Ginger and garlic are mainstays of many cuisines, especially in South Asia.
Instead of chopping them for every dish, blend them into a paste that you can spoon directly into the pan.
Treat the paste as you would the original ingredients, heating it to release aroma and flavor before using in a recipe.
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So here it is. Let's begin.
Step 1: Ingredients Used
As the name itself indicates ingredients needed are:
- Vegetable Oil
Step 2: Making a Small Batch
Wash and dry the ginger.
Any moisture will shorten the shelf life of the paste.
Pat the ginger dry thoroughly before you continue, and make sure your kitchen equipment is dry.
Moisture not only shortens the life span of the paste also forms fungus and any bacteria on the paste.
Step 3: Chopping Ginger
Chop the ginger into rough cubes.
If you have mature ginger with wrinkly, brown skin, peel it before chopping. You do not need to peel young ginger with soft, yellow skin.
Start with some ginger, or about 1 cup after chopping.Some cooks prefer to add more ginger (up to double this amount), but wait until you taste the final product.
It's easy to overpower the garlic.Young ginger has a less pungent taste than old ginger.You can use much more without overpowering the garlic.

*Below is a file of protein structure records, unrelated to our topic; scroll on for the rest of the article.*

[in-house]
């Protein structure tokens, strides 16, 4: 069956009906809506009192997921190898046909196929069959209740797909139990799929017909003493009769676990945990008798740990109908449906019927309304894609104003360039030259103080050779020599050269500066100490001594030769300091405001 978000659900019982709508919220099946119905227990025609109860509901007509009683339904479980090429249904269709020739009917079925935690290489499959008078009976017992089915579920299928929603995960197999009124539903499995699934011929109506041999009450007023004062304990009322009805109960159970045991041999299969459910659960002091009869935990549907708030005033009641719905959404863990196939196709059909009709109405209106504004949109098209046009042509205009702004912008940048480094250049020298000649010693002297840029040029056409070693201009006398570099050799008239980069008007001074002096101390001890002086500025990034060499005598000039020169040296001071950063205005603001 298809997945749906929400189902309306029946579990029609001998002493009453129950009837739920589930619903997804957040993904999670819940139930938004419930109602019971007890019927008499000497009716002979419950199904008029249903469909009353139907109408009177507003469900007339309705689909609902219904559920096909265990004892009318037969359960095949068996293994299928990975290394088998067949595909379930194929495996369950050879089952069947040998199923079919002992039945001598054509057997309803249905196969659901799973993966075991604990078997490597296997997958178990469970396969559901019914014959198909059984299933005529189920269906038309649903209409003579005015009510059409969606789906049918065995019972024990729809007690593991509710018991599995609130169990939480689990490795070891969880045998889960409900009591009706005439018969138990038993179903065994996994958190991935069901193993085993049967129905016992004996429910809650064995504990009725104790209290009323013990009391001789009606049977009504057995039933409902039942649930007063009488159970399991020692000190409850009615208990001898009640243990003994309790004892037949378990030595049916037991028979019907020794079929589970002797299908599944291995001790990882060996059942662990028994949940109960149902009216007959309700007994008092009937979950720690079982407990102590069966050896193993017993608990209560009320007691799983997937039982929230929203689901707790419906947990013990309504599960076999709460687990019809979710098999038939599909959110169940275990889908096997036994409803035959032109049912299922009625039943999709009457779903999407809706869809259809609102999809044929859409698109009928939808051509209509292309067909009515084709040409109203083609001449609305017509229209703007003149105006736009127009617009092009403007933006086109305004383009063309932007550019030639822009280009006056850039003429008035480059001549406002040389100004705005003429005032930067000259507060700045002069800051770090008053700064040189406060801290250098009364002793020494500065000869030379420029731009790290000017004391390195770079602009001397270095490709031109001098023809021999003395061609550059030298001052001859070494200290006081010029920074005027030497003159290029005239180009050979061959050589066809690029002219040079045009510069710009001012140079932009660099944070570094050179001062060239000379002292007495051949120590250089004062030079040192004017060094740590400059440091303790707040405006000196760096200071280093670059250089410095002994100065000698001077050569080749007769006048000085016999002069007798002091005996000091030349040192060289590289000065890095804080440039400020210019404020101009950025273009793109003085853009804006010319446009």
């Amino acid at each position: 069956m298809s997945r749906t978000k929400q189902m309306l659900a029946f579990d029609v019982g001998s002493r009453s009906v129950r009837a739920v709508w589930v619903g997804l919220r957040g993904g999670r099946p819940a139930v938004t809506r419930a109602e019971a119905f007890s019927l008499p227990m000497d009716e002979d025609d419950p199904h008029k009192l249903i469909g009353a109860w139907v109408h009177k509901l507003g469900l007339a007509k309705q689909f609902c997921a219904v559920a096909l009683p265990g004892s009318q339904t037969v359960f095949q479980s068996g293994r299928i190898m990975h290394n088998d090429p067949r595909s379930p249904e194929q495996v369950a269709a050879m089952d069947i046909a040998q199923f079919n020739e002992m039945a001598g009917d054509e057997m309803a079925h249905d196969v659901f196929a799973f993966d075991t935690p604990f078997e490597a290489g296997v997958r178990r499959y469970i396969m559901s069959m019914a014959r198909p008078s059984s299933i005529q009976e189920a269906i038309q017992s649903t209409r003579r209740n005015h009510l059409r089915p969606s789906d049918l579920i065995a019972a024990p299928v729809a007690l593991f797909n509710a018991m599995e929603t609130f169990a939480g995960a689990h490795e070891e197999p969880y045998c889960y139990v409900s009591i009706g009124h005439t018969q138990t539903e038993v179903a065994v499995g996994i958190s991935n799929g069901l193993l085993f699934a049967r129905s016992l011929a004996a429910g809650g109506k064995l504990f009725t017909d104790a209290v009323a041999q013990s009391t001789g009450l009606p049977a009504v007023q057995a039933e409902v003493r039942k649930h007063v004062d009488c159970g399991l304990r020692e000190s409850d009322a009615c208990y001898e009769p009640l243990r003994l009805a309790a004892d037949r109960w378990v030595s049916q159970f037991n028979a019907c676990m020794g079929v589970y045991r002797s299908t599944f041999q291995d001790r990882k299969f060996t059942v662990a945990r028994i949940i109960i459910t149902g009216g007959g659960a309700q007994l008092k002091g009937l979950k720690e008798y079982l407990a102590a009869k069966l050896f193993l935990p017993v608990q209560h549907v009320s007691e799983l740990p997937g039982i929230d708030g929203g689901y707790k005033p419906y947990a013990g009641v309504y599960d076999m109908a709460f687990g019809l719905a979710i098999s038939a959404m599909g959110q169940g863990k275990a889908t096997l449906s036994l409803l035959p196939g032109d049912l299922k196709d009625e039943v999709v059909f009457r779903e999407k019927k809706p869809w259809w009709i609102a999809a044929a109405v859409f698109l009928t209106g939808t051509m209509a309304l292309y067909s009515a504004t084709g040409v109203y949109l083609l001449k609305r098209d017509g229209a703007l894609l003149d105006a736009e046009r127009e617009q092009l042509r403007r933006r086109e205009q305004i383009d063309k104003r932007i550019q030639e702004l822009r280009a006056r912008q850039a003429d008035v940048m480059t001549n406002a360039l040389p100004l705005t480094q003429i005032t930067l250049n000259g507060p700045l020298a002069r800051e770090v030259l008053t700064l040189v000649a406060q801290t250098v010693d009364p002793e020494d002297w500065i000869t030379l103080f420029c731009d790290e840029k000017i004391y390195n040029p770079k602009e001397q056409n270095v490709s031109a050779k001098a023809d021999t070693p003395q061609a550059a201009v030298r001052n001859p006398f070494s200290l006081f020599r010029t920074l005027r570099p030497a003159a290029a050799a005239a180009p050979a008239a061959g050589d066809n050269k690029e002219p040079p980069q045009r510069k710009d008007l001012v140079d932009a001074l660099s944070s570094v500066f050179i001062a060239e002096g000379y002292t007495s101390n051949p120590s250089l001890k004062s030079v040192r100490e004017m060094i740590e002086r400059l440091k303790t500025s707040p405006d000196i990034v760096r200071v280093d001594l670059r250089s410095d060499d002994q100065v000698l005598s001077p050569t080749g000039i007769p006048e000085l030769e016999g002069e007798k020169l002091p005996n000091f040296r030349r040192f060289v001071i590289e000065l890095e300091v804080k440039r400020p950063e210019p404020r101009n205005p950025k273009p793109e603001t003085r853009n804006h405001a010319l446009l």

Step 4: Garlic Cloves
Find the freshest garlic possible. As garlic ages, its aroma and flavor becomes stronger and stronger. Besides overwhelming other ingredients, these aromatic compounds can turn your paste a surprising blue-green color.
Start with fresh garlic to avoid these effects.
Cut out any green sprouts from the garlic, which have a harsh burning taste.
Separate the cloves and drop them in a large, metal bowl.
Take a second metal bowl the same size.
Place it upside down over the first bowl.Shake the two bowls vigorously for a couple minutes to remove the peels.
Step 5: Blend Together and Preserve
Blend together ginger, garlic, and salt. Combine the ginger and garlic in a food processor or blender. Add a generous pinch of salt so the paste lasts a little longer. Scrape down the sides between pulses.
Pour in about ½ tbsp of vegetable oil near the end of the blending process. Choose an oil without a strong flavor, such as canola, corn, or safflower oil. Slowly pour in more oil if the blender is stuck, a dash at a time.\
Store in the refrigerator.
Place the paste in a clean, dry jar. Put it in the coldest part of your fridge, usually at the far back.